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Satellite photos from March 20 show the objects "possibly associated" with the search for the missing plane. The images were released hours after Australia announced it had "credible" leads in the search for flight MH370.
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A still image taken from video shows an image of an object spotted in the southern Indian Ocean by the Gaofen-1 high-resolution optical Earth observation satellite of CNSA.
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Pilot Dave Smith (R) gives a pre-flight briefing aboard a Royal New Zealand Air Force P-3K2 Orion aircraft before taking off to search for missing Malaysian Airlines flight MH370, at RAAF base Pearce near Perth, March 22, 2014.
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Family members of passengers onboard Malaysia Airlines Flight MH370 raise their fists as they shout "return our families" to protest against the lack of new information after a routine briefing given by Malaysia's government and military representatives at Lido Hotel in Beijing March 22, 2014.
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Malaysia's acting Transport Minister Hishammuddin Hussein holds up a note that he has just received on a new lead in the search for the missing Malaysia Airlines Flight MH370, during a news conference at Kuala Lumpur International Airport March 22, 2014.
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Malaysia's Prime Minister Najib Razak (bottom C) takes part in a special prayer for passengers onboard the missing Malaysia Airlines Flight MH370 at the Tuanku Mizan Zainal Abidin mosque in Putrajaya March 21, 2014.
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A woman writes on a banner of well wishes for the passengers of the missing Malaysia Airlines Flight MH370 at Kuala Lumpur International Airport March 14, 2014.
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A family member of a passenger onboard Malaysia Airlines Flight MH370 covers her face as she cries after a routine briefing given by Malaysia Airlines at Lido Hotel in Beijing, March 22, 2014.
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A girl reads some of the messages of hope and support for the passengers of the missing Malaysia Airlines MH370 at a mall outside Kuala Lumpur March 22, 2014.
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A crew member aboard a Royal Australian Air Force (RAAF) AP-3C Orion uses binoculars as it flies over the southern Indian Ocean during the search for missing Malaysian Airlines flight MH370 March 22, 2014.
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A woman writes another message of hope and support for the passengers of the missing Malaysia Airlines MH370 at a mall outside Kuala Lumpur March 22, 2014.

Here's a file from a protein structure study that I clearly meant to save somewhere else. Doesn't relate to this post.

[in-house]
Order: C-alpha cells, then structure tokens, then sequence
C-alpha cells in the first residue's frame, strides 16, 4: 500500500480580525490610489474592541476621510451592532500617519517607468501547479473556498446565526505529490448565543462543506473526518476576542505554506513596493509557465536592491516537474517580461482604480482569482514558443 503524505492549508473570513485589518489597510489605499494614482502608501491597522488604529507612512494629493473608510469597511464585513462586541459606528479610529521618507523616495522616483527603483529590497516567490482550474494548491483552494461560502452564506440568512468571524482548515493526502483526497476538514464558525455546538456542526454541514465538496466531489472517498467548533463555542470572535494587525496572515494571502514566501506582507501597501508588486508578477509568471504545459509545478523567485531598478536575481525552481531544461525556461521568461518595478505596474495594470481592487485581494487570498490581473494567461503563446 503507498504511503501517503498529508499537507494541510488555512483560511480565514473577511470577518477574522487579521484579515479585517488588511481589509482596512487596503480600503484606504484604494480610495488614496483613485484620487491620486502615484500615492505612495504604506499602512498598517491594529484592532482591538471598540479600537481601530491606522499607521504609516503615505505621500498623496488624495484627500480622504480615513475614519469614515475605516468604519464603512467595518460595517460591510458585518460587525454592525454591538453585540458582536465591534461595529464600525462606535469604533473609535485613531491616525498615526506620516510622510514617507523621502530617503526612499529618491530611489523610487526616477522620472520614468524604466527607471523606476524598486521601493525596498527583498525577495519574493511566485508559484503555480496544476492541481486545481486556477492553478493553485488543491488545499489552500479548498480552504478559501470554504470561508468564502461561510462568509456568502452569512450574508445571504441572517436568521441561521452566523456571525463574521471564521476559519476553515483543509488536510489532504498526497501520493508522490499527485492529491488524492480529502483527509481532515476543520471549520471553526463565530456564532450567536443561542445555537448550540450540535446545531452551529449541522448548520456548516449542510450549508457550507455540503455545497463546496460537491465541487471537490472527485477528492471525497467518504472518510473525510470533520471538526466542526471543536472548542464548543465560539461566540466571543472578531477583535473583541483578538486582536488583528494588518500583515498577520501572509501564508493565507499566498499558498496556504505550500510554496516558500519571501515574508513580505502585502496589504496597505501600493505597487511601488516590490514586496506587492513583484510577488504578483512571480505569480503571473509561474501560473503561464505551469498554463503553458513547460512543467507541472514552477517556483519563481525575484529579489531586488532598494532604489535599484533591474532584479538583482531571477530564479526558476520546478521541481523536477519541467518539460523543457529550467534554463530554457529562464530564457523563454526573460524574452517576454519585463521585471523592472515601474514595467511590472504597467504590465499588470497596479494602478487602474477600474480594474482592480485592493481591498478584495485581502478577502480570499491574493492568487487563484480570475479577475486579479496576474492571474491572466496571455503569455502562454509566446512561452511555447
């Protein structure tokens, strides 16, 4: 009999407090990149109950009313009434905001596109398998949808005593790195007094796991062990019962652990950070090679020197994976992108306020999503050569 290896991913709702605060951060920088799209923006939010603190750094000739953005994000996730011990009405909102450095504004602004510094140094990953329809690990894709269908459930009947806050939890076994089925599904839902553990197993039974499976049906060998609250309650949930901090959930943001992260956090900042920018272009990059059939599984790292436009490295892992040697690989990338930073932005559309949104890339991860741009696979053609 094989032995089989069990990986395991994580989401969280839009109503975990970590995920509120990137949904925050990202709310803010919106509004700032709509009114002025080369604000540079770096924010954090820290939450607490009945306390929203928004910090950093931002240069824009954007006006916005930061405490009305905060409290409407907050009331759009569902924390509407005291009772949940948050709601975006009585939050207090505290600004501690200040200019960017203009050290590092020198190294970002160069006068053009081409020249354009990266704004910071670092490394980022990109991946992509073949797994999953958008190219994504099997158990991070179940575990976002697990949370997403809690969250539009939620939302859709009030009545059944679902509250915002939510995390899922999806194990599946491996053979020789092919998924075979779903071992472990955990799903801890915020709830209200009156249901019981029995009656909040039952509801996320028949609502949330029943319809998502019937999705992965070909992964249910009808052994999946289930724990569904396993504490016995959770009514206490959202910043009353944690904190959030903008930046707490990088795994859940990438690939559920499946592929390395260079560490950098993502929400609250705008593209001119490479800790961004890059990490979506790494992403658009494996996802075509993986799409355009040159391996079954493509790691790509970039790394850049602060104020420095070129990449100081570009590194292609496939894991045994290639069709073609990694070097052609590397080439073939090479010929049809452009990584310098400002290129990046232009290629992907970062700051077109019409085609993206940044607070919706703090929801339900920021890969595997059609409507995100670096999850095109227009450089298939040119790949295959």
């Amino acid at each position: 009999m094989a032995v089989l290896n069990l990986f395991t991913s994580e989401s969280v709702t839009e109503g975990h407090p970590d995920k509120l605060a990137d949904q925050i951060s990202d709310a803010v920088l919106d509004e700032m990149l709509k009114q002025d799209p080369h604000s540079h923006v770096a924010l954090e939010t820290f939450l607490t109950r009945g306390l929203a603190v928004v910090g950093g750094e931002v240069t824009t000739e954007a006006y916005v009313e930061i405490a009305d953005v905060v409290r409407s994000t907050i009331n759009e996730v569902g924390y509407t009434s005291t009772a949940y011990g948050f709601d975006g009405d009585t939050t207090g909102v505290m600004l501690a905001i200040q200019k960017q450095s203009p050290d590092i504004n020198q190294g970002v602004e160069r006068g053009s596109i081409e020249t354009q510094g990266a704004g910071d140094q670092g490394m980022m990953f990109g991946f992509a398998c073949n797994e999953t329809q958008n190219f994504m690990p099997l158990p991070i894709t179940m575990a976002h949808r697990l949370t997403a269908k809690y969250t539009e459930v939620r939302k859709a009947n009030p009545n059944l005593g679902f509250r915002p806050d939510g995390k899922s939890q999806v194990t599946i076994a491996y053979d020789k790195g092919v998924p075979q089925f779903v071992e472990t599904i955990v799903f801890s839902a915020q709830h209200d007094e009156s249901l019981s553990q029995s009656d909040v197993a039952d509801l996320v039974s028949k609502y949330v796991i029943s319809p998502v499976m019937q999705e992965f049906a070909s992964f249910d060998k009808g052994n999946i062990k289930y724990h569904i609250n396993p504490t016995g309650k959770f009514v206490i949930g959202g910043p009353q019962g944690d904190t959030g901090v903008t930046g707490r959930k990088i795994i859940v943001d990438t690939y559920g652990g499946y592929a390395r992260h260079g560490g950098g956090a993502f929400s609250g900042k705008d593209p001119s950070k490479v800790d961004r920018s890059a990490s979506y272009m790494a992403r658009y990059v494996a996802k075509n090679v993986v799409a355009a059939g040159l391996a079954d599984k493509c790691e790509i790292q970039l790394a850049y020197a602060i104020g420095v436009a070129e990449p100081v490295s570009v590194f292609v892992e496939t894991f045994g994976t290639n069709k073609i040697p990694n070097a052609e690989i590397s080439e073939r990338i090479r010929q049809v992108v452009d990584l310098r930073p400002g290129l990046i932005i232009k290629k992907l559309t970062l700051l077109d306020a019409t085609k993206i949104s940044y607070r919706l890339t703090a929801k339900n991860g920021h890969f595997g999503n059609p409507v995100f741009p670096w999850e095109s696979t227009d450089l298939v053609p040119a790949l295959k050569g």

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Map of the southern Indian Ocean locating site where a satellite may have found debris related to Malaysia Airlines Flight 370; includes satellite images of possible debris. MCT
Search for MH370
Solid matter is pictured floating in the southern Indian Ocean seen from a Royal New Zealand Air Force P-3K2 Orion aircraft searching for missing Malaysian Airlines flight MH370.
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INDIAN OCEAN - This handout Satellite image made available by the AMSA (Australian Maritime Safety Authority) shows a map of the planned search area for missing Malaysian Airlines Flight MH370 on March 24, 2014.
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Malaysia's acting Transport Minister Hishammuddin Hussein holds satellite images as he speaks about the search for the missing Malaysia Airlines flight MH370 on March 26.
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A satellite photo, showing the locations and co-ordinates of unknown objects reported by the Malaysian Remote Sensing Agency (MRSA) in the Indian Ocean. The images were taken on March 23 and released on March 26.
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A satellite photo, showing the location of unknown objects reported by the Malaysian Remote Sensing Agency (MRSA) in the Indian Ocean. The images were taken on March 23 and released on March 26.

A Chinese government agency has released satellite images it said showed unidentified "floating objects" in the "suspected crash area" of the missing Malaysia Airlines flight, but there is no immediate confirmation the pieces are part of the plane's wreckage.

The site is near where a New Zealander working on an oil rig reported seeing a plane burning in the sky.

The three images, published by the Chinese State Administration for Science, Technology and Industry for National Defence (SASTIND) were taken at 11am on Sunday, March 9, more than 30 hours after the plane was believed to have disappeared.

Satellite
CRASH SITE?: Satellite images reveal a possible crash site for the missing Malaysia Airlines plane, where three large objects were seen in the water.

The pictures, taken by the Gaofen-1 satellite, show what appear to be three large floating objects in the South China Sea, some 226 kilometres from the last recorded transponder signal in the waters northeast of Kuala Lumpur and south of Vietnam.